Location: Ottawa, Canada

Drinking: German Lager, Electric Hop Candy Jr, Scottish 70/-, English IPA, Russian Imperial Stout, Black Butte Porter, Saison

Working on: Kölsch


PostLink    Posted: Thu Dec 29, 2016 5:47 pm    Post subject: Reply with quote

dward4421 wrote:
Any ideas of how to makes this a light American lager. My father in law only drinks light American lagers (coors light/bud light). It's not something I really want to make but since he helped me build my brewery, how can I say no. Do you think I can keep the percentages of the grain bill as is and dial down the malt bill until it gives me an OG of 1.032-1.038?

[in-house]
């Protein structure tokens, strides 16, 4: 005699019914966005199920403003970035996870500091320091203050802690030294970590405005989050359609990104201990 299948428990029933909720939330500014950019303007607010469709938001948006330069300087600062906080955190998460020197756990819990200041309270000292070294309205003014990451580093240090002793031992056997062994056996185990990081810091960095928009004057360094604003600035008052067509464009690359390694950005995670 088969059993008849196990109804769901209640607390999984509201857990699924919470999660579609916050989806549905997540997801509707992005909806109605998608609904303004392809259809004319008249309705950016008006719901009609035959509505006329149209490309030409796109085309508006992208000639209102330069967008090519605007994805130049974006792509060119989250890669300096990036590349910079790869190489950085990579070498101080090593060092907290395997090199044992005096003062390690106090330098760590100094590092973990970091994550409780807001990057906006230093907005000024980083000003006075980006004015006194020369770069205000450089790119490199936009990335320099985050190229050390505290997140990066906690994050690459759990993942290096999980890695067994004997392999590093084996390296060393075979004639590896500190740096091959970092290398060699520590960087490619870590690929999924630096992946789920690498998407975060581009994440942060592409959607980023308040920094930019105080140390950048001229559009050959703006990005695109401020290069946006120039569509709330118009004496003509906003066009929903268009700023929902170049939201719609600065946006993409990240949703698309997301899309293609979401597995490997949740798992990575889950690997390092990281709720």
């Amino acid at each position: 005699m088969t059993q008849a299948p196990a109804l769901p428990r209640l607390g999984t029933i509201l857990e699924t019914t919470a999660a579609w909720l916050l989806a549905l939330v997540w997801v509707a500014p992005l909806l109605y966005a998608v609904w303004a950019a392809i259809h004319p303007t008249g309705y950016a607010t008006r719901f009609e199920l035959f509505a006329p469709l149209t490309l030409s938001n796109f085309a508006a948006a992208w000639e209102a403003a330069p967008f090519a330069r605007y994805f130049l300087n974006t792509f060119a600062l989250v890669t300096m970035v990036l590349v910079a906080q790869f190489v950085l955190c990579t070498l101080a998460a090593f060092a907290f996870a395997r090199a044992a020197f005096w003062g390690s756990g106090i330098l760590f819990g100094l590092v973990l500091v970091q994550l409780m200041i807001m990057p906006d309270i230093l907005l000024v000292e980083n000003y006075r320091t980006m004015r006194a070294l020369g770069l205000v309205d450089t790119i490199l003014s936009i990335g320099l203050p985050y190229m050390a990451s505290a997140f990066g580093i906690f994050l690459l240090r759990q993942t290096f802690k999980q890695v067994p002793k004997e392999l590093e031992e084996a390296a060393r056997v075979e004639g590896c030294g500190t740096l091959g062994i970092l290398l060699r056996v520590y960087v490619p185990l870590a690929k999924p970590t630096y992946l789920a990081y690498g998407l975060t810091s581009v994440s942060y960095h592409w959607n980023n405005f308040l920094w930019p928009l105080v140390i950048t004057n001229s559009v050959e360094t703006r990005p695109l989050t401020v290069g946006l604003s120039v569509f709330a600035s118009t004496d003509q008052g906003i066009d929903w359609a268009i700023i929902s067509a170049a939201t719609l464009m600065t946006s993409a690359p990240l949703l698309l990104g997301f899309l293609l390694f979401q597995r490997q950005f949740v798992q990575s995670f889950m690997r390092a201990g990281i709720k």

I would change the recipe to:

80% domestic 2-row
20% flaked rice or corn (I prefer rice as it has less taste)
About 10 IBU using a clean bittering hop at 60 mins only. CO2 extracted hop oil works really well as it's super clean tasting.

Same lager yeasts as above, chill to 48F, pitch a lot of yeast like recommended above, ferment at 50F. Chill to 32F and condition for a good month.

Kal

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dp Brewing Company



Joined: 08 Jul 2013
Posts: 598
Location: Midwest

Drinking: Belgian Waffle Strong Ale, Dry Barn Door #13, Bham Brown, White Shadow Stout, Rye Not Today

Working on: Maple Mead Barrel Aged


PostLink    Posted: Mon Jan 09, 2017 9:08 pm    Post subject: Reply with quote

Do I add the gelatin at the end of the lager process or at time of racking over to secondary (to lager)? If I read it correctly above it said to add and let it clear for 2-3 days. Also, is it required, or just recommended to have a more clear beer. I would think after lagering for a month or two it should be pretty clear on it own.
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kal